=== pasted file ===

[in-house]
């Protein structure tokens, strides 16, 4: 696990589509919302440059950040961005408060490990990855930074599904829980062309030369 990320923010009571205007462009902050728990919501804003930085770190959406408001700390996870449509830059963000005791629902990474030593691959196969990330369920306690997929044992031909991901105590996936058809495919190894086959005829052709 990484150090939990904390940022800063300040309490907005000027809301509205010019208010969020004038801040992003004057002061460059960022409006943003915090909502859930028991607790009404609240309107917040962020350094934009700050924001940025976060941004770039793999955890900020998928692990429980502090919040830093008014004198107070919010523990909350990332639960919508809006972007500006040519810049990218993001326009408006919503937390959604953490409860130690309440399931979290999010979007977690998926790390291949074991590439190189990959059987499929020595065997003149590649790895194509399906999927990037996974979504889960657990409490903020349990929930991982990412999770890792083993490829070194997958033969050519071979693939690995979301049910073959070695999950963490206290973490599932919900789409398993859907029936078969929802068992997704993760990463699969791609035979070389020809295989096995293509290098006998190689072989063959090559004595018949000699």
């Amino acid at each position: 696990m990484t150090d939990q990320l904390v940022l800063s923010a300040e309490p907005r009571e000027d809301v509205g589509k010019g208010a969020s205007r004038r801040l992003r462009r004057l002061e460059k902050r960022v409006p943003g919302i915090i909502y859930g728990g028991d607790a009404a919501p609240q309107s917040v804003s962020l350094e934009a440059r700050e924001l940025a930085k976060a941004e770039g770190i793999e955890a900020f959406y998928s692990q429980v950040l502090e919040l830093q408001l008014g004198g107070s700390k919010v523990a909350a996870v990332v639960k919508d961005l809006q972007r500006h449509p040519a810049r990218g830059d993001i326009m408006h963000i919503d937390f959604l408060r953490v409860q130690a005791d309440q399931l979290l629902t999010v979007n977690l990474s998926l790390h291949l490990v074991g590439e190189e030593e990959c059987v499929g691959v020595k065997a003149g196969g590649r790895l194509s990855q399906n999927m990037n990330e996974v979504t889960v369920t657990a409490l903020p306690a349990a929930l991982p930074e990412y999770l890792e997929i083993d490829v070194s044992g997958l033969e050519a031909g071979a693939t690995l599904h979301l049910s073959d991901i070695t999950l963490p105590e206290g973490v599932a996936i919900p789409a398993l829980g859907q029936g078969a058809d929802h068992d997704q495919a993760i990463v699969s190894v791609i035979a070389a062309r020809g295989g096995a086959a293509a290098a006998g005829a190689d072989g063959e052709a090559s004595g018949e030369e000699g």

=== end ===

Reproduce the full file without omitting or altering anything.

[in-house]
């Protein structure tokens, strides 16, 4: 696990589509919302440059950040961005408060490990990855930074599904829980062309030369 990320923010009571205007462009902050728990919501804003930085770190959406408001700390996870449509830059963000005791629902990474030593691959196969990330369920306690997929044992031909991901105590996936058809495919190894086959005829052709 990484150090939990904390940022800063300040309490907005000027809301509205010019208010969020004038801040992003004057002061460059960022409006943003915090909502859930028991607790009404609240309107917040962020350094934009700050924001940025976060941004770039793999955890900020998928692990429980502090919040830093008014004198107070919010523990909350990332639960919508809006972007500006040519810049990218993001326009408006919503937390959604953490409860130690309440399931979290999010979007977690998926790390291949074991590439190189990959059987499929020595065997003149590649790895194509399906999927990037996974979504889960657990409490903020349990929930991982990412999770890792083993490829070194997958033969050519071979693939690995979301049910073959070695999950963490206290973490599932919900789409398993859907029936078969929802068992997704993760990463699969791609035979070389020809295989096995293509290098006998190689072989063959090559004595018949000699």
């Amino acid at each position: 696990m990484t150090d939990q990320l904390v940022l800063s923010a300040e309490p907005r009571e000027d809301v509205g589509k010019g208010a969020s205007r004038r801040l992003r462009r004057l002061e460059k902050r960022v409006p943003g919302i915090i909502y859930g728990g028991d607790a009404a919501p609240q309107s917040v804003s962020l350094e934009a440059r700050e924001l940025a930085k976060a941004e770039g770190i793999e955890a900020f959406y998928s692990q429980v950040l502090e919040l830093q408001l008014g004198g107070s700390k919010v523990a909350a996870v990332v639960k919508d961005l809006q972007r500006h449509p040519a810049r990218g830059d993001i326009m408006h963000i919503d937390f959604l408060r953490v409860q130690a005791d309440q399931l979290l629902t999010v979007n977690l990474s998926l790390h291949l490990v074991g590439e190189e030593e990959c059987v499929g691959v020595k065997a003149g196969g590649r790895l194509s990855q399906n999927m990037n990330e996974v979504t889960v369920t657990a409490l903020p306690a349990a929930l991982p930074e990412y999770l890792e997929i083993d490829v070194s044992g997958l033969e050519a031909g071979a693939t690995l599904h979301l049910s073959d991901i070695t999950l963490p105590e206290g973490v599932a996936i919900p789409a398993l829980g859907q029936g078969a058809d929802h068992d997704q495919a993760i990463v699969s190894v791609i035979a070389a062309r020809g295989g096995a086959a293509a290098a006998g005829a190689d072989g063959e052709a090559s004595g018949e030369e000699g």